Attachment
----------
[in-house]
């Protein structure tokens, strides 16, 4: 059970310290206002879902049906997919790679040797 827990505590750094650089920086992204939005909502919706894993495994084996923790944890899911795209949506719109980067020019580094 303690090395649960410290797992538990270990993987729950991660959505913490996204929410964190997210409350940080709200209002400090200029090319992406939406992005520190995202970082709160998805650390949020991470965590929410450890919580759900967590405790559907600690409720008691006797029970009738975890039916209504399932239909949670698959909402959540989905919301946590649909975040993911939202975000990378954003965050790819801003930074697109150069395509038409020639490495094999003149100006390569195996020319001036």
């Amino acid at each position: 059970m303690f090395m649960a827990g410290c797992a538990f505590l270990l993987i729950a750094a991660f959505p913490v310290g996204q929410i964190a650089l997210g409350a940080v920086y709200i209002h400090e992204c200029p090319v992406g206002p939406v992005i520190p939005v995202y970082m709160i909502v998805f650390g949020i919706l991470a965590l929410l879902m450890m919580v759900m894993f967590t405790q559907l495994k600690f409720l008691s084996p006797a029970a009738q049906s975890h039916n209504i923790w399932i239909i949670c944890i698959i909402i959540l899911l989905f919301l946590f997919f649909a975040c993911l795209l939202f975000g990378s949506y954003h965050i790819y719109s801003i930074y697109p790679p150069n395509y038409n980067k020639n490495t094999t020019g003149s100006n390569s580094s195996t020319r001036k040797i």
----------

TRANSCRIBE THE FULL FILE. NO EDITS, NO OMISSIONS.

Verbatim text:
[in-house]
């Protein structure tokens, strides 16, 4: 059970310290206002879902049906997919790679040797 827990505590750094650089920086992204939005909502919706894993495994084996923790944890899911795209949506719109980067020019580094 303690090395649960410290797992538990270990993987729950991660959505913490996204929410964190997210409350940080709200209002400090200029090319992406939406992005520190995202970082709160998805650390949020991470965590929410450890919580759900967590405790559907600690409720008691006797029970009738975890039916209504399932239909949670698959909402959540989905919301946590649909975040993911939202975000990378954003965050790819801003930074697109150069395509038409020639490495094999003149100006390569195996020319001036």
């Amino acid at each position: 059970m303690f090395m649960a827990g410290c797992a538990f505590l270990l993987i729950a750094a991660f959505p913490v310290g996204q929410i964190a650089l997210g409350a940080v920086y709200i209002h400090e992204c200029p090319v992406g206002p939406v992005i520190p939005v995202y970082m709160i909502v998805f650390g949020i919706l991470a965590l929410l879902m450890m919580v759900m894993f967590t405790q559907l495994k600690f409720l008691s084996p006797a029970a009738q049906s975890h039916n209504i923790w399932i239909i949670c944890i698959i909402i959540l899911l989905f919301l946590f997919f649909a975040c993911l795209l939202f975000g990378s949506y954003h965050i790819y719109s801003i930074y697109p790679p150069n395509y038409n980067k020639n490495t094999t020019g003149s100006n390569s580094s195996t020319r001036k040797i």